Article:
Officials in an asylum home in Germany have raised the alarm after discovering several young asylum seekers have been watching Islamic State propaganda films and may have been radicalised.
Officials at an asylum home for unaccompanied minors in Freising discovered three young migrants in their care had not only watched several Islamic State propaganda videos but had also taken pictures of themselves posing with the symbols of the terror group, Müncher Merkur reports.
Local councillor Josef Hauner said, “We are making sure to look for any hint” of radicalisation and added, “fortunately nothing has happened.” Both the police and local government were made aware of the three underage migrants and are said to be observing them closely.
District office spokesman Eva Dörpinghaus confirmed that the three migrants had been watching Islamic State videos and that one of them had made his own Islamic State flag. One of the migrants had been described by asylum staff as “ambitious, diligent and willing to learn.”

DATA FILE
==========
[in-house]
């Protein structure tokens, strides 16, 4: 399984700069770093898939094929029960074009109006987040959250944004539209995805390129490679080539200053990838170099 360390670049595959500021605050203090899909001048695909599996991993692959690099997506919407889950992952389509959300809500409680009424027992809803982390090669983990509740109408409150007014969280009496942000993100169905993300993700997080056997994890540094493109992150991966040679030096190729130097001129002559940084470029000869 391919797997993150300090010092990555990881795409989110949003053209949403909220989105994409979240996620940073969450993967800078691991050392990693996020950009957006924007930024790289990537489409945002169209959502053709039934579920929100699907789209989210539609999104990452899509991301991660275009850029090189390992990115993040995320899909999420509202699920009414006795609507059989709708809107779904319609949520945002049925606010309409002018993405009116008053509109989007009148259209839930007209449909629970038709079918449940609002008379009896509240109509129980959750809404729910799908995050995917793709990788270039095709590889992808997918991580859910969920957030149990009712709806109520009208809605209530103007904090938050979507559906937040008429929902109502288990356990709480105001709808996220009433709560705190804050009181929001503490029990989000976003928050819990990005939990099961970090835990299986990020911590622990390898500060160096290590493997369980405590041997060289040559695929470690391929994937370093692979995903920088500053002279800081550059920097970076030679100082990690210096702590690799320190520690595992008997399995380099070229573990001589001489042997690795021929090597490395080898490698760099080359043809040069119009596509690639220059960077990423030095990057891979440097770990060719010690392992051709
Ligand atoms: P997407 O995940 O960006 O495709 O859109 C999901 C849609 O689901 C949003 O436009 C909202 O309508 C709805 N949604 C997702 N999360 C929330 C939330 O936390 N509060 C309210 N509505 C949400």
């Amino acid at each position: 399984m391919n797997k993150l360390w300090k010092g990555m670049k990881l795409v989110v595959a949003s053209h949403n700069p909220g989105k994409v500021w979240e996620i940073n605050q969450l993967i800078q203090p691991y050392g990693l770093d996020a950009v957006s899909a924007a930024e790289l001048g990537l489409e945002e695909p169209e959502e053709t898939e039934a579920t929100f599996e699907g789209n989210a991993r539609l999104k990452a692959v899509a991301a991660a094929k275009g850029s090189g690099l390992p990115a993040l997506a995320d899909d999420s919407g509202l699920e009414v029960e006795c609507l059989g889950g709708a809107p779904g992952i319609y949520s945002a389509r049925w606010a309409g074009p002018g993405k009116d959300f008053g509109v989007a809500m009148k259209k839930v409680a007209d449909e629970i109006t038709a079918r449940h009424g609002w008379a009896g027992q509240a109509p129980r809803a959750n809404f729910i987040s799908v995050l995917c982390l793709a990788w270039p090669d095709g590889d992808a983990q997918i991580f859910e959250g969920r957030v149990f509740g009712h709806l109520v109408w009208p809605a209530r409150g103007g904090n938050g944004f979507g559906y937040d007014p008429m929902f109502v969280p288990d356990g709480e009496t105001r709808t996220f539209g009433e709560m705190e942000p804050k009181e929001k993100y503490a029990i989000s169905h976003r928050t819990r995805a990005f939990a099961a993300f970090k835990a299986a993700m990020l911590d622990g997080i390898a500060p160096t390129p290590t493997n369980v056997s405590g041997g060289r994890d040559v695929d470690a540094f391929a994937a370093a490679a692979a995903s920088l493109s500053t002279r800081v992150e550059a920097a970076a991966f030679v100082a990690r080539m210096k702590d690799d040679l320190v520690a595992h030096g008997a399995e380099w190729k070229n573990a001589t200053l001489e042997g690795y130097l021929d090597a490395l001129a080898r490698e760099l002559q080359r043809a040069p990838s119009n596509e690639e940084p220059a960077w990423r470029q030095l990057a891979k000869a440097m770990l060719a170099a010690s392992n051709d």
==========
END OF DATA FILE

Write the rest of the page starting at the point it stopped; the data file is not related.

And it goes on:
“The indications that unaccompanied minors are radicalising are different,” Dörpinghaus said, adding that supervisors of the underage migrants required a “special sensitivity” to detect the signs of radicalisation.
The Federal Office for Migration and Refugees (BAMF) was also notified and they, in turn, mobilised anti-radicalisation experts who are now working with the migrants.
An expert at BAMF said, “Looking at supposed IS videos or crafting an IS flag is a fact that may indicate a radicalisation process at an advanced stage,” and the agency appear to be taking the potential threat very seriously.
Freising Police Chief Ernst Neuner said that no charges would be made against the migrants as no crime had been committed. He likened the case to German children drawing swastikas, a symbol banned in Germany.
The radicalisation of young underage migrants is a top concern for German authorities as some of the attacks committed in the country this year were plotted or carried out by underage Muslims, some of them asylum seekers.
Salafist preachers have been reported infiltrating asylum homes to recruit young migrants. Police and intelligence agencies have warned that extremists volunteer in asylum homes for the purpose of radicalising migrants.
Young Muslims have also been radicalising themselves by accessing Islamic State propaganda on the internet. French scholar Gilles Kepel has said the problem of young Muslim radicalisation is so troublesome it could lead to a European civil war.